The night Robert Cohen shot the most iconic photo of the Ferguson protests, "nobody knew exactly what we were about to get into," the veteran photojournalist recalls. Edward Crawford, the 25-year-old subject of the photo, had picked out one of his favorite shirts and driven down to check out the ongoing protests that followed Michael Brown’s death. Police had used tear gas the night before, but there wasn’t fear in the crowd—just the familiar weird energy. "We thought we were going to have our first quiet night," Cohen recalls. "It was cool," Crawford told the St. Louis Post-Dispatch. A generous protestgoer gave Crawford a bag of potato chips that proclaims itself "the flavor of America’s heartland."
All the parts were there when, just after midnight, St. Louis police fired tear gas canisters into the crowd, and Crawford went for one. He says it was near some children, and he cocked his arm to throw it away. Cohen didn’t notice Crawford’s shirt was adorned with stars and stripes: He was just trying to get the dreadlocked guy in focus and capture the moment when he hurled a flaming tear gas canister back toward the police.
Shortly thereafter, while editing a shift’s work of shooting, Cohen first noticed that the the man in his picture was wearing a shirt with an American flag down its front. It was too late to make the Post-Dispatch’s print edition the next day, but Lynden Steele, the Post-Dispatch’s director of photography, tweeted it out at 12:49 AM, Missouri time: "Wow… A man picks up burning tear gas can and throws it back at police," Steele wrote.
"And kept his chips," another user noted three minutes later. The immediate responses to Steele’s tweet were dominated by jokes and respect for Crawford’s demonstrable "G-shit" in holding onto his chips. Early the next morning, after scoring three hours of sleep and getting his kids off to school, Cohen checked Twitter to see what was popping.
"Oh, man," he recalls thinking. "I’ve been at this for 27 years, four newspapers, and I’ve never seen anything like this."
The next day and for days after, the photograph was celebrated everywhere. The original image was eventually retweeted over 10,000 times, and versions of it spread to T-shirts, posters, paintings, and city walls.
"This has become the icon of this event," says John Edwin Mason, an associate professor of history at University of Virginia. By the night of August 15th, when Antonio French—a St. Louis Alderman who has become a national voice in the protests—adopted a version of the image as his Twitter background, the image was effectively consecrated. By then, Crawford was describing "da man wit the chips" as an entity separate from himself.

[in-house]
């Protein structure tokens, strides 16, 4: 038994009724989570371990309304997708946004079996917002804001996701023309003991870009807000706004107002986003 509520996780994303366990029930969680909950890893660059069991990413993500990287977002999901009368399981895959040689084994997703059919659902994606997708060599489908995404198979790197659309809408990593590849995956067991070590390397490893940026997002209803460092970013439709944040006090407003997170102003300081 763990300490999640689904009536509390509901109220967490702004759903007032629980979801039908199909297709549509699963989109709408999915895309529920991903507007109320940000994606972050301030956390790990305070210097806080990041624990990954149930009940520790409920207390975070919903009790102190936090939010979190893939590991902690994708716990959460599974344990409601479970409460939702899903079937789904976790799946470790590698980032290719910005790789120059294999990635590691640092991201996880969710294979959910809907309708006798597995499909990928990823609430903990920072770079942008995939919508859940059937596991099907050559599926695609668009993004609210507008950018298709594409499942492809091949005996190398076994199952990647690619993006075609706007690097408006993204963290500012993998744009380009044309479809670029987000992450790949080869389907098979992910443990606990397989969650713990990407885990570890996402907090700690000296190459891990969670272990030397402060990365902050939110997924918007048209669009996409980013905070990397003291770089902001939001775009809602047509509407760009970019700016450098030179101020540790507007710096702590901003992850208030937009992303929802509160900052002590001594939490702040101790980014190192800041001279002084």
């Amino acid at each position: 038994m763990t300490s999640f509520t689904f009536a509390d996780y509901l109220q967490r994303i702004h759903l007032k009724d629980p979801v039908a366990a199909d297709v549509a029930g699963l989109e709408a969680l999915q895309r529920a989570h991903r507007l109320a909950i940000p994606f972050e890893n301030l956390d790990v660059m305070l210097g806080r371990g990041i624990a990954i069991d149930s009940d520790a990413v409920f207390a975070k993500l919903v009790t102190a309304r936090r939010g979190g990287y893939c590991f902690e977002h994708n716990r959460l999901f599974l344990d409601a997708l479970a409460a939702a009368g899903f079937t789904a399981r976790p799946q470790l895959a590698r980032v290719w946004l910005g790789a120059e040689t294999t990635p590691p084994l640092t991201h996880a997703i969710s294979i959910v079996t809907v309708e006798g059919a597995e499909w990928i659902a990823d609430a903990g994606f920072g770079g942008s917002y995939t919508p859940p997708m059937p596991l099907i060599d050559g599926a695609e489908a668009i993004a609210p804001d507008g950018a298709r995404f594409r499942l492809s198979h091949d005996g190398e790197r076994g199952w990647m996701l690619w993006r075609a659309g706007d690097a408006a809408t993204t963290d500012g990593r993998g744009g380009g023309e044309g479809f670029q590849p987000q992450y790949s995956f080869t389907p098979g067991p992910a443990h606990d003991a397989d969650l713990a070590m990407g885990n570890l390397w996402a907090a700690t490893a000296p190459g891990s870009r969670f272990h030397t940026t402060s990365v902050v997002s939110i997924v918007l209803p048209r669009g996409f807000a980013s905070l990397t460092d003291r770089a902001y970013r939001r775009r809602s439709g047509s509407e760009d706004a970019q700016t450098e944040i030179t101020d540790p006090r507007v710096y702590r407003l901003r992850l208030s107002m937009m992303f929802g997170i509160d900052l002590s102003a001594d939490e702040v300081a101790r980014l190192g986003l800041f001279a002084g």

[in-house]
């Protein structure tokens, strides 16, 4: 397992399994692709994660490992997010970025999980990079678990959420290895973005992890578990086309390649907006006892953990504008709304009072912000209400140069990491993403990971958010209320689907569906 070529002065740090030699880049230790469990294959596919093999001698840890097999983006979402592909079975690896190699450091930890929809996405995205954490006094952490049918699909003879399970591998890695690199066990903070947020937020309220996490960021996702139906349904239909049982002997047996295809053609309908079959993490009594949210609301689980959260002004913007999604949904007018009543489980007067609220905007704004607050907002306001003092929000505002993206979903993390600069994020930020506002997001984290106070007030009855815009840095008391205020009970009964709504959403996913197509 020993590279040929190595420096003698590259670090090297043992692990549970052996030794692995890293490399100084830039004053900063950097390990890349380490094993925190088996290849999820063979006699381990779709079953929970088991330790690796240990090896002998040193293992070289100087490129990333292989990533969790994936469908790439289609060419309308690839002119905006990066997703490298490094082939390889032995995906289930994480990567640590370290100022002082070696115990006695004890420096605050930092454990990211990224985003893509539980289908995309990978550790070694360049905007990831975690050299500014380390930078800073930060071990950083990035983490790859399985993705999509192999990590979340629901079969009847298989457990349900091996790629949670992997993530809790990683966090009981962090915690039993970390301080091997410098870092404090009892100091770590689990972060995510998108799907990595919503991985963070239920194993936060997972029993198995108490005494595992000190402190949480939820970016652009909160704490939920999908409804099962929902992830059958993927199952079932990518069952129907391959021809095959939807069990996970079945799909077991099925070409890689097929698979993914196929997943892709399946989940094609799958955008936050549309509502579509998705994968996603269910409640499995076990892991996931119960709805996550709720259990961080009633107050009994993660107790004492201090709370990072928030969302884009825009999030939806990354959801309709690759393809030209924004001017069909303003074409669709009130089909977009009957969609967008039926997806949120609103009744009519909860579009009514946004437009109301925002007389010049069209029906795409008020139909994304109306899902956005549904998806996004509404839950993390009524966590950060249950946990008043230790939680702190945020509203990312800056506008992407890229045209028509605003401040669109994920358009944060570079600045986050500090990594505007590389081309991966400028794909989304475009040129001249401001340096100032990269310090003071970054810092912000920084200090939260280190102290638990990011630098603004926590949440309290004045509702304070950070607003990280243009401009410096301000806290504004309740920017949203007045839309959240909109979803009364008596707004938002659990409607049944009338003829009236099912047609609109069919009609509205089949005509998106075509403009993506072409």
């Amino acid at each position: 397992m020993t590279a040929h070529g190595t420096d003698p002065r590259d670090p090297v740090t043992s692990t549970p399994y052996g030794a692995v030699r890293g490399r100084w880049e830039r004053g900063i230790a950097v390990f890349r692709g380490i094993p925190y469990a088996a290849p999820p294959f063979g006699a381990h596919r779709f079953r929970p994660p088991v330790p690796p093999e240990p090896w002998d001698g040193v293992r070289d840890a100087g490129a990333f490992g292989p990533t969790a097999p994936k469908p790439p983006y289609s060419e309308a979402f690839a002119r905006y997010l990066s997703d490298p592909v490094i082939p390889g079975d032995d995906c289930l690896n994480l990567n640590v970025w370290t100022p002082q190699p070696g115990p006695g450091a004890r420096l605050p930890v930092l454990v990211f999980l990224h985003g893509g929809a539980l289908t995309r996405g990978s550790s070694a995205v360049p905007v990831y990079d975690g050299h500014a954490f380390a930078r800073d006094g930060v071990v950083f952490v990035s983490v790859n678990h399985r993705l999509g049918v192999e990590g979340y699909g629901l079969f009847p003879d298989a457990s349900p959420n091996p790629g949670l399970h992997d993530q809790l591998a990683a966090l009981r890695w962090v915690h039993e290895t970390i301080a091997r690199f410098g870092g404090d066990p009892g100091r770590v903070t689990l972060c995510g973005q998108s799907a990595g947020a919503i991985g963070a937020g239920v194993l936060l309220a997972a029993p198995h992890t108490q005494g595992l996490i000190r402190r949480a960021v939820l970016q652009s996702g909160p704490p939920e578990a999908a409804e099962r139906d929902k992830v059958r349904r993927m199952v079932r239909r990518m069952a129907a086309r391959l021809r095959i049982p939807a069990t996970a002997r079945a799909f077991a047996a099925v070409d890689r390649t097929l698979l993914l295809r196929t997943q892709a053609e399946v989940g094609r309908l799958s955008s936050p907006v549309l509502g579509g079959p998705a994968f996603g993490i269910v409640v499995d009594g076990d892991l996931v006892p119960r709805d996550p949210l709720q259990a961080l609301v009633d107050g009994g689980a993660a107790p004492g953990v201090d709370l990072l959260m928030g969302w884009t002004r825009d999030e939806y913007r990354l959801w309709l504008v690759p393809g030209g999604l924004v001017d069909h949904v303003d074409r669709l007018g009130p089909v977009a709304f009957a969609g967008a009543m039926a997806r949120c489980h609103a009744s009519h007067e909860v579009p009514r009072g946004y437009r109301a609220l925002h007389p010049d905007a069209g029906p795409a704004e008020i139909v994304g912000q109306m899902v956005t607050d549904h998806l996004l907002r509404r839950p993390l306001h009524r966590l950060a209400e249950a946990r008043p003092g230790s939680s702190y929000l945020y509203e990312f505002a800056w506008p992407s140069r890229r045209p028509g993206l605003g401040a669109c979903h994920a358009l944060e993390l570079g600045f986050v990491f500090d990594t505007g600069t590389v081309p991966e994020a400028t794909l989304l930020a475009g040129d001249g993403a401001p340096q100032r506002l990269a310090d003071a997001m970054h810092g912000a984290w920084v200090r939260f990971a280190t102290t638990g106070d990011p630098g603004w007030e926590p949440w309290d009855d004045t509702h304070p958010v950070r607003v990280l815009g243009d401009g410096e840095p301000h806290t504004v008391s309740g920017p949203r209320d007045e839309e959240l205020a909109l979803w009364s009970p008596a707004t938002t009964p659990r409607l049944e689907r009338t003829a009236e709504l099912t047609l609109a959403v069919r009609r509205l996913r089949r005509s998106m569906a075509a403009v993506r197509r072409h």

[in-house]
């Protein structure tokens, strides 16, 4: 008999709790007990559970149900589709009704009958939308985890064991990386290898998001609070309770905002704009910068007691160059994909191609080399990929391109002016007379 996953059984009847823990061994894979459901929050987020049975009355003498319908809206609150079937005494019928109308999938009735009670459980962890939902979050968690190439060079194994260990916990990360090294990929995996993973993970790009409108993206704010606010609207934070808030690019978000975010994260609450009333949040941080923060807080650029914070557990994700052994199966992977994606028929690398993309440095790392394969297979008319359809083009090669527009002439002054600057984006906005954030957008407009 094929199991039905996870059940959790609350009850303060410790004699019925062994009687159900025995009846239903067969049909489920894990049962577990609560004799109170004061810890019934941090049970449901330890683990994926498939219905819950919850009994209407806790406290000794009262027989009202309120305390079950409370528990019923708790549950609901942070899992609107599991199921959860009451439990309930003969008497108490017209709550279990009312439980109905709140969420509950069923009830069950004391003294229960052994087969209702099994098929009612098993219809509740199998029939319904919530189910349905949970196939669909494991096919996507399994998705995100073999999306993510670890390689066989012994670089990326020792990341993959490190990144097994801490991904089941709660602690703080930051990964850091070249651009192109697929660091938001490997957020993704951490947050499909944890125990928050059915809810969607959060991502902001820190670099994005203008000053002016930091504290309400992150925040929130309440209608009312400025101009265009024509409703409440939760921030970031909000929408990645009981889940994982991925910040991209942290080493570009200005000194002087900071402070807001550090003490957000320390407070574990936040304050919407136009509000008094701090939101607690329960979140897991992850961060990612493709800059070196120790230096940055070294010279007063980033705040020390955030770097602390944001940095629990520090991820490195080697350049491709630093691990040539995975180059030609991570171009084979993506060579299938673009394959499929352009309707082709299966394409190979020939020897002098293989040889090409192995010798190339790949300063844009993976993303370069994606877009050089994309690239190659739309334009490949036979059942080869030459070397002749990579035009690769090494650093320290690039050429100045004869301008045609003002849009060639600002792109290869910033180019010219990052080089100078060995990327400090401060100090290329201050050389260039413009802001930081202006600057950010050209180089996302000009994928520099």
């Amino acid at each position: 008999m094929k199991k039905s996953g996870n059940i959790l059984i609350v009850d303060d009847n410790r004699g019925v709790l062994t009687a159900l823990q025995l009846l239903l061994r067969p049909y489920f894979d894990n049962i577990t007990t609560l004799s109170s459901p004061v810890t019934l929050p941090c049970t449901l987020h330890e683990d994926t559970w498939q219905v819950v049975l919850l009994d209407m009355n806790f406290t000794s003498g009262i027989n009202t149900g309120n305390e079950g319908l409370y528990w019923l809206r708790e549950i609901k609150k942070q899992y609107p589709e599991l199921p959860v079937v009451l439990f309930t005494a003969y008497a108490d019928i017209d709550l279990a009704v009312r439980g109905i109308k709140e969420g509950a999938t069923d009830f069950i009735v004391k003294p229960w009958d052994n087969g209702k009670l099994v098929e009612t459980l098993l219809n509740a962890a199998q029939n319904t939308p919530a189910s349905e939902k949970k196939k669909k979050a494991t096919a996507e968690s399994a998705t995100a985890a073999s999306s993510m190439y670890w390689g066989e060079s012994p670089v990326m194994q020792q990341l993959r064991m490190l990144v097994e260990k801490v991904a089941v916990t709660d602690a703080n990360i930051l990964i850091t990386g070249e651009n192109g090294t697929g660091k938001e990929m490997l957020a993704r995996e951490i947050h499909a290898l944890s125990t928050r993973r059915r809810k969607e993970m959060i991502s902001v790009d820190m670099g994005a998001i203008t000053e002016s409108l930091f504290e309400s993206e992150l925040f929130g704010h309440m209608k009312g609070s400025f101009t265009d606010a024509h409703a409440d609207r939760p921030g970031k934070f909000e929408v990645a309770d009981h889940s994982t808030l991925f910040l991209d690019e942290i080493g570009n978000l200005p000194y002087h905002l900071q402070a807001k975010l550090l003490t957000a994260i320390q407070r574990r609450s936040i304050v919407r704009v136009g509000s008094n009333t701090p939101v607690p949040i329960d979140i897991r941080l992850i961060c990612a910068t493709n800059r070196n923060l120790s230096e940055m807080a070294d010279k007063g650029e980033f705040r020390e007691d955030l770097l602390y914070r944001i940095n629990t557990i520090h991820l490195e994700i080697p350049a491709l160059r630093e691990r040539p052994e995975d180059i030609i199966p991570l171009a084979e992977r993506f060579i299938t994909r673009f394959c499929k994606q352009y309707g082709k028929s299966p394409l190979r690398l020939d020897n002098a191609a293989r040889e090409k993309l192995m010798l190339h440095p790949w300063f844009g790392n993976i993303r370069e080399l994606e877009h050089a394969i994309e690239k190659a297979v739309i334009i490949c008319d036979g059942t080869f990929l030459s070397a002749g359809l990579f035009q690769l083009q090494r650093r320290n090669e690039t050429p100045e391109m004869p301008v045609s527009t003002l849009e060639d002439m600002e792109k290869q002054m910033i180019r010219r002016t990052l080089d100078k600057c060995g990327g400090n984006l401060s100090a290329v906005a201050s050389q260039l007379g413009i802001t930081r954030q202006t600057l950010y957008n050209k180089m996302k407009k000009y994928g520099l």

When asked to name what makes the photo so powerful, people often hit on at least one of three aspects: Cohen's photojournalist eye goes right for the American flag. "This image has the life it has because of the shirt he’s wearing," Cohen says. Without it, "This would have just been a quick conversation on Twitter," he says.
What struck Mason, an accomplished photographer who studies African history and the history of photography, was that this iconic image was not about Michael Brown. "It’s about resistance. Fury. Protest. Fighting back," Mason says. "Michael Brown was nowhere in the meaning of that image. It could have been a protest over any social justice in the United States."
"The protests were about larger things that led to his death," Mason continues. "The kind of policing. The social and economic conditions that produce poverty. It’s about something that is broader. In that sense, then, this becomes an icon for the larger struggle."
And then there is the gonzo power of that bag of Red Hot Riplets. When Cohen tried to crowdsource his search for Crawford, the first reply insisted he "note those chips." Part of the appeal is the humor that works so well on Twitter—where a guy with the handle @eyeFLOODpanties (that’s Crawford’s username) is a natural hero. But it’s also a window into the specific energy on Ferguson streets, or what Cohen calls, "These little slices of the bizarre."
For example: "I’m out covering protest the other night," Cohen says, "When I see a small train coming my way, loaded with adults."
"There’s riot police out with shotguns and Thomas the Tank Engine strolling by, playing his song."
All that context—patriotism, revolution, goofy swagger—is a lot to pull from one image, but that’s just a sign of how our culture is changing, Mason says. "More of the news we are likely to consume today is visually driven," he says. "A lot of knowledge is non-verbal."
"And It’s yours for the price of a right click," he says.
That doesn’t make it legal, of course. Cohen’s image is protected under copyright law, and the Post-Dispatch owns those rights, according to Cohen. He says the newspaper’s attorneys have sent a few cease and desist letters to individuals who reproduced the image for commercial purposes without permission, but for the most part, the image is continuing to spread unfettered.
It’s become part of the background noise in Ferguson. By the time of Brown’s funeral was Monday, French had swapped out the image of Crawford in favor of the hashtag #HealSTL. Crawford attended the funeral, starting the day by posting an Instagram of his crumpled-up red white and blue outfit along with a hopeful message. Cohen was taking pictures at the funeral, tweeting striking images of family members that had adorned themselves with images of Michael Brown. "Right now I am just trying to get more than three hours of sleep," he said Sunday. He was trying to keep his energy up, and keep an eye out for the odd juxtapositions: "Those kind of incongruities happen in the middle of a serious news story."
"Like the chips."